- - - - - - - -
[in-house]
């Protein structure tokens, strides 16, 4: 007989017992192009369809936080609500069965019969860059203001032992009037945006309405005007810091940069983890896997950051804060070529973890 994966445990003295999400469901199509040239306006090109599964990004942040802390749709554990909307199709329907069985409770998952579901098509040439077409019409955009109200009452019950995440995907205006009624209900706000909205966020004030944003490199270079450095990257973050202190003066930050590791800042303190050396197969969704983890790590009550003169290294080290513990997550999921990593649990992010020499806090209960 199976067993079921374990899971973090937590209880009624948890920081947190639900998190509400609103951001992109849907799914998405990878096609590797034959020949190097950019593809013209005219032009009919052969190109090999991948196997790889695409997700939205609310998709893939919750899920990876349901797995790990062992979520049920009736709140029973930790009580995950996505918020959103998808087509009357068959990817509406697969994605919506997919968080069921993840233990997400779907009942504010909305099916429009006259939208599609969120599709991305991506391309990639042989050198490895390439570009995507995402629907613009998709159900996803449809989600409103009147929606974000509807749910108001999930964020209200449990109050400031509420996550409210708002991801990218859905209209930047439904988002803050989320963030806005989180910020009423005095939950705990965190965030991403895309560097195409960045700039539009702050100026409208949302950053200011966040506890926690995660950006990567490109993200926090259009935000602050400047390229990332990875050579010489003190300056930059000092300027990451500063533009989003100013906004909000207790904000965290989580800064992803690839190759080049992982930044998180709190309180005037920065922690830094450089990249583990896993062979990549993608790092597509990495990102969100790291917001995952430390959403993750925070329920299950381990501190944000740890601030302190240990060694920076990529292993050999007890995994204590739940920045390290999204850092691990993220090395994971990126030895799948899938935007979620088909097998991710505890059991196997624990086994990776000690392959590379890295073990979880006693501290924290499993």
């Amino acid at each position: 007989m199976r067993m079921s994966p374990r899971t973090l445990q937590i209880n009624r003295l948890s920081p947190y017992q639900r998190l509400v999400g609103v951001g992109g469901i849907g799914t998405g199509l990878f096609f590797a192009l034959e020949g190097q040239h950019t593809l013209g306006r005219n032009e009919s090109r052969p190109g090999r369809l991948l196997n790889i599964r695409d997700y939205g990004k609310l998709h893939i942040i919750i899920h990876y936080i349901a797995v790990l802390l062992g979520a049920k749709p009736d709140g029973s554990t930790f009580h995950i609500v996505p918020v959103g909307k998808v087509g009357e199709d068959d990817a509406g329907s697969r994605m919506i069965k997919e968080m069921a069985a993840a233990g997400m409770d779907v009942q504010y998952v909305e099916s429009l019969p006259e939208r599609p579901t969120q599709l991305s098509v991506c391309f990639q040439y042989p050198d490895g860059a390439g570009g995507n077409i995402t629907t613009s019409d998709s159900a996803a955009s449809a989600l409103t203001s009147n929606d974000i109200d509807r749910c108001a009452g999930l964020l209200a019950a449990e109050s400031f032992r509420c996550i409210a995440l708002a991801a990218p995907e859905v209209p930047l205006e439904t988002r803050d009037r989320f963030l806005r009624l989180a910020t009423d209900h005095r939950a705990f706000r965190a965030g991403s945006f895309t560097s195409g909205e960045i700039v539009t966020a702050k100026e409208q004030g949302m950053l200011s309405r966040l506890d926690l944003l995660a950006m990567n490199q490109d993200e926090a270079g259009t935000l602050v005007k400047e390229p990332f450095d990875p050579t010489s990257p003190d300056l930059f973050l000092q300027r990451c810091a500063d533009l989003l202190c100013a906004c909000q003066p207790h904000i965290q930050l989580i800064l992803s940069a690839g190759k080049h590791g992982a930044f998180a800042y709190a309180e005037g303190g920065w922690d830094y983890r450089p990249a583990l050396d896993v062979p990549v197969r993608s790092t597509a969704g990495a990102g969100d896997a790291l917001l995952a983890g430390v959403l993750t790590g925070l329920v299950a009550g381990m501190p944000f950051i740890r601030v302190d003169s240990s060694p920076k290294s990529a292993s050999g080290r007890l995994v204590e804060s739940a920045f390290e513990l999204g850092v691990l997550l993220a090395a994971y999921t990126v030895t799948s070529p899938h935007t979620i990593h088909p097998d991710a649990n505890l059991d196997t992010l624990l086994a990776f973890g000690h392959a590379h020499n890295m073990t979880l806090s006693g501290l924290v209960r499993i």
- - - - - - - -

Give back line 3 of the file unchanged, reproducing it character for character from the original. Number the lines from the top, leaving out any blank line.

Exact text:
């Amino acid at each position: 007989m199976r067993m079921s994966p374990r899971t973090l445990q937590i209880n009624r003295l948890s920081p947190y017992q639900r998190l509400v999400g609103v951001g992109g469901i849907g799914t998405g199509l990878f096609f590797a192009l034959e020949g190097q040239h950019t593809l013209g306006r005219n032009e009919s090109r052969p190109g090999r369809l991948l196997n790889i599964r695409d997700y939205g990004k609310l998709h893939i942040i919750i899920h990876y936080i349901a797995v790990l802390l062992g979520a049920k749709p009736d709140g029973s554990t930790f009580h995950i609500v996505p918020v959103g909307k998808v087509g009357e199709d068959d990817a509406g329907s697969r994605m919506i069965k997919e968080m069921a069985a993840a233990g997400m409770d779907v009942q504010y998952v909305e099916s429009l019969p006259e939208r599609p579901t969120q599709l991305s098509v991506c391309f990639q040439y042989p050198d490895g860059a390439g570009g995507n077409i995402t629907t613009s019409d998709s159900a996803a955009s449809a989600l409103t203001s009147n929606d974000i109200d509807r749910c108001a009452g999930l964020l209200a019950a449990e109050s400031f032992r509420c996550i409210a995440l708002a991801a990218p995907e859905v209209p930047l205006e439904t988002r803050d009037r989320f963030l806005r009624l989180a910020t009423d209900h005095r939950a705990f706000r965190a965030g991403s945006f895309t560097s195409g909205e960045i700039v539009t966020a702050k100026e409208q004030g949302m950053l200011s309405r966040l506890d926690l944003l995660a950006m990567n490199q490109d993200e926090a270079g259009t935000l602050v005007k400047e390229p990332f450095d990875p050579t010489s990257p003190d300056l930059f973050l000092q300027r990451c810091a500063d533009l989003l202190c100013a906004c909000q003066p207790h904000i965290q930050l989580i800064l992803s940069a690839g190759k080049h590791g992982a930044f998180a800042y709190a309180e005037g303190g920065w922690d830094y983890r450089p990249a583990l050396d896993v062979p990549v197969r993608s790092t597509a969704g990495a990102g969100d896997a790291l917001l995952a983890g430390v959403l993750t790590g925070l329920v299950a009550g381990m501190p944000f950051i740890r601030v302190d003169s240990s060694p920076k290294s990529a292993s050999g080290r007890l995994v204590e804060s739940a920045f390290e513990l999204g850092v691990l997550l993220a090395a994971y999921t990126v030895t799948s070529p899938h935007t979620i990593h088909p097998d991710a649990n505890l059991d196997t992010l624990l086994a990776f973890g000690h392959a590379h020499n890295m073990t979880l806090s006693g501290l924290v209960r499993i």